Easy Unified2 File Reading in Python

I recently consolidated my Python code bits for dealing with Snort and Suricata unified2 log files into a project called idstools. While I’ll be adding more than just unified2 reading support, that is about it for now.

While it can be installed with pip (pip install idstools), if you just want to play around with it I suggest cloning the repo (git clone https://github.com/jasonish/idstools.py). You can then use the REPL or write test scripts from within the idstools.py directory without having to install the library (yeah, basic stuff for Python developers).

idstools does come with a few example programs that demonstrate unified2 file reading, namely, u2fast.py, u2tail.py and u2spewfoo.py (a simple clone of the Snort provided u2spewfoo).

Basic Unified2 File Reading

from idstools import unified2

reader = unified2.FileEventReader("tests/merged.log")
for event in reader:
    print("Event:n%s" % str(event))

This few lines of code will iterate through each record in the specified unified2 log files, aggregate the records into events and return each event as a dict.

If straight up record is reading is more what you are after then check out unified2.FileRecordReader, or the lower level unified2.read_record function.

Each event is represented as a dict containing the fields of a unified2 event record, with the associated packets represented as a list in event[“packets”] and extra data records represented as a list in event[“extra-data”].

Resolving Event Message and Classification Names

To make event reading just a little more useful, code to map signature and classifications IDs to descriptions is provided.
from idstools import maps

# Create and populate the signature message map.
sigmap = maps.MsgMap()

# Get the description for 1:498.
print("Message for 1:498: %s" % (sigmap.get(1, 498).msg))

# Create and populate the classification map.
classmap = maps.ClassificationMap()
print("The description for classification id 9 is %s, with priority %d." % (
        classmap.get(9).description, classmap.get(9).priority))
The example program u2fast.py is a complete example of reading events from one or more files, resolving event descriptions and classification names and printing the event in a “fast” like style.

Spool Reading

idstools also contains a spool reader for processing a unified2 spool directory as commonly used by Snort and Suricata.  It supports bookmarking, deleting files, and open and close hooks which can be used to implement custom archiving.
from idstools import spool

def my_open_hook(reader, filename):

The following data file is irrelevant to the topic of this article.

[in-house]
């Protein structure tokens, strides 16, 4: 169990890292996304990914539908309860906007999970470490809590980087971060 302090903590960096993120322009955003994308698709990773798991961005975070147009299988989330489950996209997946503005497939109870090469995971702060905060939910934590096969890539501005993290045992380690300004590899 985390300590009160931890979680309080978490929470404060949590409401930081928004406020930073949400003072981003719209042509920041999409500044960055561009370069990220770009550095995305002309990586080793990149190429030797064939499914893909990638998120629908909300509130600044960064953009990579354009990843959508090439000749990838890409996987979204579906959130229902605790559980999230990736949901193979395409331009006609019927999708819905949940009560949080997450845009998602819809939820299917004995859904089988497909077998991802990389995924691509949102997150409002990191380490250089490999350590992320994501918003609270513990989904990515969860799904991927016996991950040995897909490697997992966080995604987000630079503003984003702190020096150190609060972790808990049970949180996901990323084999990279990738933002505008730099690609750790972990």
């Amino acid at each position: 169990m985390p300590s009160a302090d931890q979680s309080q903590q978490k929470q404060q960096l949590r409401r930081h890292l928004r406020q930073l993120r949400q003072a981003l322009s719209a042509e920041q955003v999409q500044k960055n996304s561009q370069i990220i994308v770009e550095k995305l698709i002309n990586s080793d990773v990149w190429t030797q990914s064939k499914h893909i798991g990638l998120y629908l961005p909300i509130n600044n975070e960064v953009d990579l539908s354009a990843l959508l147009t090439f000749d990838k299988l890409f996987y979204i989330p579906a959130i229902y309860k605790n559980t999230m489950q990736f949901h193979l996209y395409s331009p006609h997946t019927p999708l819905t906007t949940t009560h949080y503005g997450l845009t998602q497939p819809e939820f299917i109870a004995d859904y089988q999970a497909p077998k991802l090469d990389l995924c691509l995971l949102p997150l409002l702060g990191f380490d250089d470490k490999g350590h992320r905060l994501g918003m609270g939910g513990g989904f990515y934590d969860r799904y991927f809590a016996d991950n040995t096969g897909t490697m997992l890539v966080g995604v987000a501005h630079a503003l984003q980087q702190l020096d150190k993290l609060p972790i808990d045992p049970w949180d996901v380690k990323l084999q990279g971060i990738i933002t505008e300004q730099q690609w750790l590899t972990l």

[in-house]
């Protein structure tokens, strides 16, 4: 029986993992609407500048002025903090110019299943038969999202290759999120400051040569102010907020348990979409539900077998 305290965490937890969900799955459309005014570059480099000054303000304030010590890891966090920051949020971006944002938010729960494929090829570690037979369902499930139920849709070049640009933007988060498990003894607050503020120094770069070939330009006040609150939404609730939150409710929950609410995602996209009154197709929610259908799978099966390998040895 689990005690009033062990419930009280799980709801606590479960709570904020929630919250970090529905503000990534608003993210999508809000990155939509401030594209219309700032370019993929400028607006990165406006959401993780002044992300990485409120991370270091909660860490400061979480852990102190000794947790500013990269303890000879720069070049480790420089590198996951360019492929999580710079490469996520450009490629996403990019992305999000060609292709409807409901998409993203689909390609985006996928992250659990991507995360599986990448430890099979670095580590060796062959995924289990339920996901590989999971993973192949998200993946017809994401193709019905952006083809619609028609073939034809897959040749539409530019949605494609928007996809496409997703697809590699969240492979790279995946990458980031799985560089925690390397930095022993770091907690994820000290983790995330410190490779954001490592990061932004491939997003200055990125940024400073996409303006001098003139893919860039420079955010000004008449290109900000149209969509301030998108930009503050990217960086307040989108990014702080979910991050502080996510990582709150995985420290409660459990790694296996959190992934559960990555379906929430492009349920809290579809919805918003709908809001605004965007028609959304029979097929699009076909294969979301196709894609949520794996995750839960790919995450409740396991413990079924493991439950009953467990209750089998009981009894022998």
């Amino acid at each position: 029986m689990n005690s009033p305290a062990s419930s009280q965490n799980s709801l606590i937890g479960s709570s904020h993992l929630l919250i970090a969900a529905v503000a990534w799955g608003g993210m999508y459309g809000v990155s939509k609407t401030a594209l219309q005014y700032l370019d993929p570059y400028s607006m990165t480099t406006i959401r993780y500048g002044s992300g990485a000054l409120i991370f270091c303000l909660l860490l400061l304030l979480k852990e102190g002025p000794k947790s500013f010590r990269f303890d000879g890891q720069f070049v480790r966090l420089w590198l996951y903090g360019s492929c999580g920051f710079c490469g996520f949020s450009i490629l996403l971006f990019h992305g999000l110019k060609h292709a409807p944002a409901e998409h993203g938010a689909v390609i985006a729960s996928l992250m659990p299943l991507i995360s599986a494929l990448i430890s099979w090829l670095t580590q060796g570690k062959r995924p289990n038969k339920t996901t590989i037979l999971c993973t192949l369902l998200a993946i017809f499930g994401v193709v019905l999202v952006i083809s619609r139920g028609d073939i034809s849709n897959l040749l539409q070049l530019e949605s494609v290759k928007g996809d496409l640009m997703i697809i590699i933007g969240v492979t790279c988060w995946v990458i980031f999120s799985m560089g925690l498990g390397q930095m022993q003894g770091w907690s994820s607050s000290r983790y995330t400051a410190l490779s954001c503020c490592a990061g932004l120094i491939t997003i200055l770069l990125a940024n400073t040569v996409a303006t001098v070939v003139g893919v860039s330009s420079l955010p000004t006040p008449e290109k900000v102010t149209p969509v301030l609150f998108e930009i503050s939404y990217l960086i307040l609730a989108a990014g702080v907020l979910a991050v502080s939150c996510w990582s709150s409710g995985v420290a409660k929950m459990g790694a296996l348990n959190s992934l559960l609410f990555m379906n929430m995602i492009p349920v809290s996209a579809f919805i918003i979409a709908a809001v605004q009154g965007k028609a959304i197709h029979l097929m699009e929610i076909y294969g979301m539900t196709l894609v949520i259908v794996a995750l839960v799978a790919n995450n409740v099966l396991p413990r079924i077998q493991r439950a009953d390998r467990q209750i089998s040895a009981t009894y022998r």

print("File %s has been opened." % (filename))

def my_close_hook(reader, filename):
    print("File %s has been closed." % (filename))

reader = spool.Unified2EventSpoolReader(
    "/var/log/snort", "merged.log", delete_on_close=False,

for event in reader:
    print("Read event with generator-id %d, signature-id %d." % (
            event["signature-id"], event["generator-id"]))
To see a more complete directory spool process, check out the u2tail.py example program.To learn more checkout idstools over at GitHub, PyPI, or the work-in-progress documentation on Read the Docs.


3 thoughts on “Easy Unified2 File Reading in Python

  1. could tell me how to slove that
    Traceback (most recent call last):
    File “C:\Users\Rockey\Downloads\python-code\unified2_reader.py”, line 5, in
    for record in reader:
    File “C:\Python34\lib\idstools\unified2.py”, line 528, in next
    return read_record(self.fileobj)
    File “C:\Python34\lib\idstools\unified2.py”, line 501, in read_record
    raise err

    • Looks like a bug. The intention is for idstools to catch when a full record can’t be read, rewind and return None so the caller can try again later. Instead I see that I do the rewind, but then raise the exception instead of returning None. Should be a simple fix that I’ll look at real soon now.

      If you want, file an issue at https://github.com/jasonish/py-idstools/issues/new

      • Might not be a bug. Can you share your code? If you are not using one of the File or Spool readers you will get an EOFError if you hit the end of file before the end of a record.

        If you are reading from static files, its time to stop. If you are reading from a growing file, you can try calling next again – ideally after waiting a moment for more data to arrive.

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